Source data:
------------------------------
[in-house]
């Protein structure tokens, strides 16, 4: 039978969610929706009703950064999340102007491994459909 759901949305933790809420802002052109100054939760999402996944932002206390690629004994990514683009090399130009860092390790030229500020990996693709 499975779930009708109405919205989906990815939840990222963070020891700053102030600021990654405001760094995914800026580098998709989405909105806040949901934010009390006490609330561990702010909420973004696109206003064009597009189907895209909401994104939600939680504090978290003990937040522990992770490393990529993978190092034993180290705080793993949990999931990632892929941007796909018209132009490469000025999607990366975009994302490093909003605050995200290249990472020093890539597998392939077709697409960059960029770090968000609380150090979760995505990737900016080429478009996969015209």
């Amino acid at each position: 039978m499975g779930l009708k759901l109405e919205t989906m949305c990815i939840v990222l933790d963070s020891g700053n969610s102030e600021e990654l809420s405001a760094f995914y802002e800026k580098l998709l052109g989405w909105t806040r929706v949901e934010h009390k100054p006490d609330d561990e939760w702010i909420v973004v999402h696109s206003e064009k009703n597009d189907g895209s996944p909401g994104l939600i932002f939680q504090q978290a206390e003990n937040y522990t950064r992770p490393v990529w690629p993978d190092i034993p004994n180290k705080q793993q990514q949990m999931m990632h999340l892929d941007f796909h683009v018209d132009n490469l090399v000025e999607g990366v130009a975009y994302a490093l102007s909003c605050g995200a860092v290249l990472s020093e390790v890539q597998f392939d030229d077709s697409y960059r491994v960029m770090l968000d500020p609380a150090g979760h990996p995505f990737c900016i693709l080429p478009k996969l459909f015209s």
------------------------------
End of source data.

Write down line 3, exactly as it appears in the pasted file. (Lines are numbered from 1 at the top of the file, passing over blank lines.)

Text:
């Amino acid at each position: 039978m499975g779930l009708k759901l109405e919205t989906m949305c990815i939840v990222l933790d963070s020891g700053n969610s102030e600021e990654l809420s405001a760094f995914y802002e800026k580098l998709l052109g989405w909105t806040r929706v949901e934010h009390k100054p006490d609330d561990e939760w702010i909420v973004v999402h696109s206003e064009k009703n597009d189907g895209s996944p909401g994104l939600i932002f939680q504090q978290a206390e003990n937040y522990t950064r992770p490393v990529w690629p993978d190092i034993p004994n180290k705080q793993q990514q949990m999931m990632h999340l892929d941007f796909h683009v018209d132009n490469l090399v000025e999607g990366v130009a975009y994302a490093l102007s909003c605050g995200a860092v290249l990472s020093e390790v890539q597998f392939d030229d077709s697409y960059r491994v960029m770090l968000d500020p609380a150090g979760h990996p995505f990737c900016i693709l080429p478009k996969l459909f015209s």